The Supreme Court

On December 7, 2009,  the Supreme Court agreed to hear this case. Beforehand, lower court Judge Brett Kavanaugh of the U.S. Court of Appeals for the D.C. Circuit stated, "...we have an independent agency whose heads are appointed by, and removable only for cause by,  another independent agency."  During the trial on the 7th, Justice Scalia made the same damning observation: "The President has adequate control over the SEC only because he can dismiss the chairman of the SEC. But the activity here is not governed by the chairman of the SEC," Scalia said. "The governance of (the PCAOB) is by the members of the SEC." With regards to the ability of the President to dismiss an appointee for cause, Justice Roberts remarked, "That's for cause squared and that's a significant limitation on the President's power that this court has not recognized before."

The cost of overzealous design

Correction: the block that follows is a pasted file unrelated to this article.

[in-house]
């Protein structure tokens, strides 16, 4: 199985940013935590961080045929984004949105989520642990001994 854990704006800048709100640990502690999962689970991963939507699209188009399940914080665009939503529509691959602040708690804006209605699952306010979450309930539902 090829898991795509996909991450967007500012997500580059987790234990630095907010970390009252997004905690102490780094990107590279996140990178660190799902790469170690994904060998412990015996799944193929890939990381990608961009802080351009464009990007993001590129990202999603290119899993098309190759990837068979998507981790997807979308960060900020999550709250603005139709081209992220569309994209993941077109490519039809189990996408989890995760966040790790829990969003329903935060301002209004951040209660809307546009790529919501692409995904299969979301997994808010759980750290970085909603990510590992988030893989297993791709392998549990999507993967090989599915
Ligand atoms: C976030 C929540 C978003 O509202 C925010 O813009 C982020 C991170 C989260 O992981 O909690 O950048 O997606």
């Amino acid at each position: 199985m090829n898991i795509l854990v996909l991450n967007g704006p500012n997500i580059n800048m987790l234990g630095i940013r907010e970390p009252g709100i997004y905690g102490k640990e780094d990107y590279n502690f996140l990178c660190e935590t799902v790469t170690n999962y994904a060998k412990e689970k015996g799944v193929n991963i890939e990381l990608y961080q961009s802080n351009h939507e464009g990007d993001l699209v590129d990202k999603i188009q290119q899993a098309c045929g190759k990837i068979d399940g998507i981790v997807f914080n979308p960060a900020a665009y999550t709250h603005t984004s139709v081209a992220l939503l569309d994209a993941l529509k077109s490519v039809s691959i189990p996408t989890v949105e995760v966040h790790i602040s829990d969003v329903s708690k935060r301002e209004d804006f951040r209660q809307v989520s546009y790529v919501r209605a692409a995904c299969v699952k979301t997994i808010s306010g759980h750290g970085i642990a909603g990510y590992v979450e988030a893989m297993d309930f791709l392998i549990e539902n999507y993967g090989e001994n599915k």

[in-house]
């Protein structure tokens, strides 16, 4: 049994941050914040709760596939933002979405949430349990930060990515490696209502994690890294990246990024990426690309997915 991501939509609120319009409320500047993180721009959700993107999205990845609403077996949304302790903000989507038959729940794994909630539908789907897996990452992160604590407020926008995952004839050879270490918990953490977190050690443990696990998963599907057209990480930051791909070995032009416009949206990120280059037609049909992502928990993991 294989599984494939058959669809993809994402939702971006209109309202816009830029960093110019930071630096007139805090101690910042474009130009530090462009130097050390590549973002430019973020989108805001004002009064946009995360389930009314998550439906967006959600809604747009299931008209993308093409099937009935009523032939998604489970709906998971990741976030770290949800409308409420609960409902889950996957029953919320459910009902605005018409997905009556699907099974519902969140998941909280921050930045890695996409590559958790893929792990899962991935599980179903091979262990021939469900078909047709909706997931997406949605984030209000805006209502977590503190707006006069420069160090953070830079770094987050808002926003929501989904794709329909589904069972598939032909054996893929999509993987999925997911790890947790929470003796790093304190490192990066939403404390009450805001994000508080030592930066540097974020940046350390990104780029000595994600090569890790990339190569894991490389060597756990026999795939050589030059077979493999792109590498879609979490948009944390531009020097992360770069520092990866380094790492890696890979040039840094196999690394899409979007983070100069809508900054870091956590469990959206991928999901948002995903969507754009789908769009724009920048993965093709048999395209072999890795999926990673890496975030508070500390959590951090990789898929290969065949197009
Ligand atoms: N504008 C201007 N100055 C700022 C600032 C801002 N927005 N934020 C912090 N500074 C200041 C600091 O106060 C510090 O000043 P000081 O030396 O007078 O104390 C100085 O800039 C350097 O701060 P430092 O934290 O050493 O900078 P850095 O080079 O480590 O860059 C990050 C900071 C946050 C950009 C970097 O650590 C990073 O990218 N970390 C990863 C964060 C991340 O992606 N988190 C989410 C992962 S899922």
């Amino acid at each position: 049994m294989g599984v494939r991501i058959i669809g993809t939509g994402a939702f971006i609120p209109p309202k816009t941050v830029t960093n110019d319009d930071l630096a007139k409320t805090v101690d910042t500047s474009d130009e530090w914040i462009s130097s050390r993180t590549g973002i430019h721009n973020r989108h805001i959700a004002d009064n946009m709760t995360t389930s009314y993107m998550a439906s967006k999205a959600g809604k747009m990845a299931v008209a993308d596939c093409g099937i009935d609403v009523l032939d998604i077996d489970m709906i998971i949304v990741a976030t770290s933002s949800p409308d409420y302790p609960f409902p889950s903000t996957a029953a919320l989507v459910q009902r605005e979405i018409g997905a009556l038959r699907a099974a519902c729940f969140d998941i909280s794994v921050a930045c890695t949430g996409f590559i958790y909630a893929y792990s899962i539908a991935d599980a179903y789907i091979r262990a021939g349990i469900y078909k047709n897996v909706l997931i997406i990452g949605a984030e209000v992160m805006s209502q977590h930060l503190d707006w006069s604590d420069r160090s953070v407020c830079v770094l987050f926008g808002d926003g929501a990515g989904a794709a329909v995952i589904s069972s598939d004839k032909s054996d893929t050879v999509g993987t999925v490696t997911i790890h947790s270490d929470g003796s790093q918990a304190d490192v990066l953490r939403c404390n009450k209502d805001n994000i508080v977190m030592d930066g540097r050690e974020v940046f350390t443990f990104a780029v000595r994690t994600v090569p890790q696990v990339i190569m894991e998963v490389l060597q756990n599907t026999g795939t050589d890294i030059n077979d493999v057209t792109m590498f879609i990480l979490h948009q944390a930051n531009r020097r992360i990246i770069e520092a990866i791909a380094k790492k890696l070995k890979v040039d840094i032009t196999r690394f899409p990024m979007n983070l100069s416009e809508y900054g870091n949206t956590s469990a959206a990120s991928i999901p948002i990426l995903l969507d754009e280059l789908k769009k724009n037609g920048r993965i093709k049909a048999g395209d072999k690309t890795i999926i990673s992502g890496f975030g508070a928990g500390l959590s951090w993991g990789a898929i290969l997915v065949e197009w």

I'd say this is an important detail our elected officials should have caught and avoided in the early planning phase of SARBOX. It's the requirement: laws must be constitutional. Was the manner by which  the PCAOB was created simply an oversight in haste of delivering salvation to deceived investors everywhere? Or was it deliberately crafted in such a way to avoid the restrictions of the separation of powers doctrine? Regardless of motive or just sheer incompetence, the result is the same and the ramifications are staggering. Does this mean SARBOX itself falls apart? If one part of SARBOX is deemed unconstitutional, are there provisions within it to keep it from having to be completely re-crafted? Is there a contingency plan? If not, does that mean all fines or sanctions imposed up until this point can be challenged?  Chew on this: In the 1995 case Ryder v. United States, the Supreme Court ruled unanimously that "an individual firm disciplined by a government agency can challenge that discipline if agency officials were improperly appointed." Think about what that means for everyone working for a public company from July 2002 to now who ended up in the iron jaw of non-compliance. Kenneth Lay must be rolling over in his grave.